Monday, June 7, 2021


7 June 2021: 8:13 a.m.

I google for the day, acquire the hour and minutes of this departure. Two white men in Volcano, always together, head to the Hilo Safeway, never wearing shoes unless the bus driver tells them to. She likes rules. I used to ask where shoes were made, passing on those from Cambodian factories; it was luxury, this turning away from a particular vehicle of consumption.

The newly scraped lot on Wright Road is another version of consumption. The absent ohi`a, invasive ginger gone to the blade of the largest bulldozer I’ve ever seen. It sits near the back of the lot, as if shy of my iPhone camera, its blade the dullest of mirrors. Never nothing unless we make it so, or declare land as absence. Theresa asks about the mystery building in the vacant lot next to Saijo’s old place. It’s a white chimney, remnant of a house whose foundations sit nearby, blue plastic barrel providing the color contrast to a long winter’s green. A singer’s green and gruen, gruen and green.

The scraped lot is fenced by fractured trees; large rocks ribbon toward Wright Road, so the bulldozer can't sink in earth. The ohi`a is the first tree to grow on fresh lava fields, punctuating their black channels with red lehua blossoms. Lava is not nothing, braids itself down slope, stopping to sculpt an obstinate tree, if the sculptor begins from a living object, then casts rock around it. The lot has neither tree nor sculpture on it: is tabula rasa in reverse. The abundance of tearing abundance down, capital’s answer to the rain forest.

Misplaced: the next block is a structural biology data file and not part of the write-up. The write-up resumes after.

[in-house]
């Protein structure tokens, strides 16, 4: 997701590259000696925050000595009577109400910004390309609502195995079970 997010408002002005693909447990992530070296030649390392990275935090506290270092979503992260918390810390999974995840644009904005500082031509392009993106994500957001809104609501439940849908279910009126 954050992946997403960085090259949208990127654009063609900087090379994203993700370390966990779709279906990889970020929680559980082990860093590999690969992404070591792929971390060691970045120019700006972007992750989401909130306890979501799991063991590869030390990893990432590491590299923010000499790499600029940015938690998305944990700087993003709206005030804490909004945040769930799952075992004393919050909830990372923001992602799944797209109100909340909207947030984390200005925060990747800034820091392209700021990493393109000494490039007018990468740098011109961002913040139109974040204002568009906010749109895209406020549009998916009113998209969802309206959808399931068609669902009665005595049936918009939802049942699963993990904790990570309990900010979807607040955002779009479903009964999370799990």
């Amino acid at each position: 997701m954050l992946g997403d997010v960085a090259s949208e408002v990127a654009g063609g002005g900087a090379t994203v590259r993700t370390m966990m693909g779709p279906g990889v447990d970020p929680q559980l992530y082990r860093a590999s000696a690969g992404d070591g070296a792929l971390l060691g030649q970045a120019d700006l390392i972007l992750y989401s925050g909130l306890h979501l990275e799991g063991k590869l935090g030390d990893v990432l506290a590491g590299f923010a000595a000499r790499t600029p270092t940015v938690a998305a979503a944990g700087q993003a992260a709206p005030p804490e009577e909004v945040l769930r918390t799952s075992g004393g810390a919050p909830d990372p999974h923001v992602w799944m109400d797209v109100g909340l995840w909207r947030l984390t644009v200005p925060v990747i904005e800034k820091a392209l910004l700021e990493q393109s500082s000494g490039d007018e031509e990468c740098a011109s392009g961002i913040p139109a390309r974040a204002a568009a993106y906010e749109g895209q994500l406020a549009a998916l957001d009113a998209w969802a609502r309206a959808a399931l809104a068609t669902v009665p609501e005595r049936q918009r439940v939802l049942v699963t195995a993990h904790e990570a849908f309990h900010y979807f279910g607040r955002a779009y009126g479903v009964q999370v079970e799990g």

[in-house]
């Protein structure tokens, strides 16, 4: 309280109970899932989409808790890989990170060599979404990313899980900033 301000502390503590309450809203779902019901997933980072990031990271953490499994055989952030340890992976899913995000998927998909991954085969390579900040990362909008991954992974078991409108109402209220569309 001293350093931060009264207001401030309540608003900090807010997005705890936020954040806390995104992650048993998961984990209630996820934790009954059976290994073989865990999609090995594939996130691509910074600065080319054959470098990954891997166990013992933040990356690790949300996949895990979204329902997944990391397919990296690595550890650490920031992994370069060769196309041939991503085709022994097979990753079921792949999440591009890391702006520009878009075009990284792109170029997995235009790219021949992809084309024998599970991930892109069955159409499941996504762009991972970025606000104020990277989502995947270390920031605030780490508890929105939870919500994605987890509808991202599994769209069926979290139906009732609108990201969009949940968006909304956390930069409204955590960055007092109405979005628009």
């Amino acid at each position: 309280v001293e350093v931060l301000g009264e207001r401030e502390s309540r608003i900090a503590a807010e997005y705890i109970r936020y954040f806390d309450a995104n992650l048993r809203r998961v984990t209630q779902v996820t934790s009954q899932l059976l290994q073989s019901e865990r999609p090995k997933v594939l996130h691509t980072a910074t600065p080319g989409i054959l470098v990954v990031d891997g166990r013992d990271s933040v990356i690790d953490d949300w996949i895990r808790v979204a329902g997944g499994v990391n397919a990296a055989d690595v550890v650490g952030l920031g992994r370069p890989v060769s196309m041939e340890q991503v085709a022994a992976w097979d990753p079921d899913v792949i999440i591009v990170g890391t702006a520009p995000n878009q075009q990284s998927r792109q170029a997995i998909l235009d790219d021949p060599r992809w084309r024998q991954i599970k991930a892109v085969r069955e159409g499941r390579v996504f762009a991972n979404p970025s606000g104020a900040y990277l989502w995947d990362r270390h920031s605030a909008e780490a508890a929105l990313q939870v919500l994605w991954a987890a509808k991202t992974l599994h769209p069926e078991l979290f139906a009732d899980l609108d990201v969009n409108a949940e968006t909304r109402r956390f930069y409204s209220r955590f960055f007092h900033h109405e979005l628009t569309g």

A new house sits behind chain link fence, its driveway a concrete road. Around the house the blankness of the bulldozer’s eloquence. Beside the fence one day I saw a man putting in small plants to replace the absent forest. Yesterday, I noticed they were brown. In front of one pallid seedling a sign: No Trespassing.

To be inside silence is luxury, to hear the birds make of silence a soundscape, to attend to drops of rain on the metal roof. A loud mechanical noise enters, suggesting that we “fuck our feelings,” like tree huggers. And now it’s gone again. A line of moss at the roof line hangs down, and water drops, streams, then again drops to the ground. A bad pun about coffee on my twitter feed, thanks to a zen prose poet, calls ground into question. They have ground the ground into bits, but its taste is sour mud. Avoid PTSD by pushing your feet into ground, breathe loam.

8:40: sun streams through the tree ferns. A good eye finds reflections on props, stakes, human clutter on the forest floor. Why is our good eye singular and not bifocal? We look at screens now before we take our photos, not with one eye but with both. The fascination of Polaroid is its hesitation before printing. What was instant now takes time to develop on a small paper square. History runs backwards as method of conveyance: vinyl record, manual typewriter, shutter click. Sound bears image. We contrive our mistakes via app. Random chance belongs to the outdated machine.

I will read my book backwards. It gains weight as it goes until, near the end, it weighs on my sinuses like a headache in a chamber too small for it. A judge says AK-47s are like Swiss Army Knives, so handy. You can carve your pre-sculpted body a thousand ways with it, can make organs explode into bits. It’s like whittling; you can sing as you do it, before running back to the car that’s found later in a canal, taking up space. We take both time and space, if not at the same time, and the bulldozer takes the space of a grove of ohi`a trees. In the absence of bulldozer, we find real estate. You can plant your garden later.


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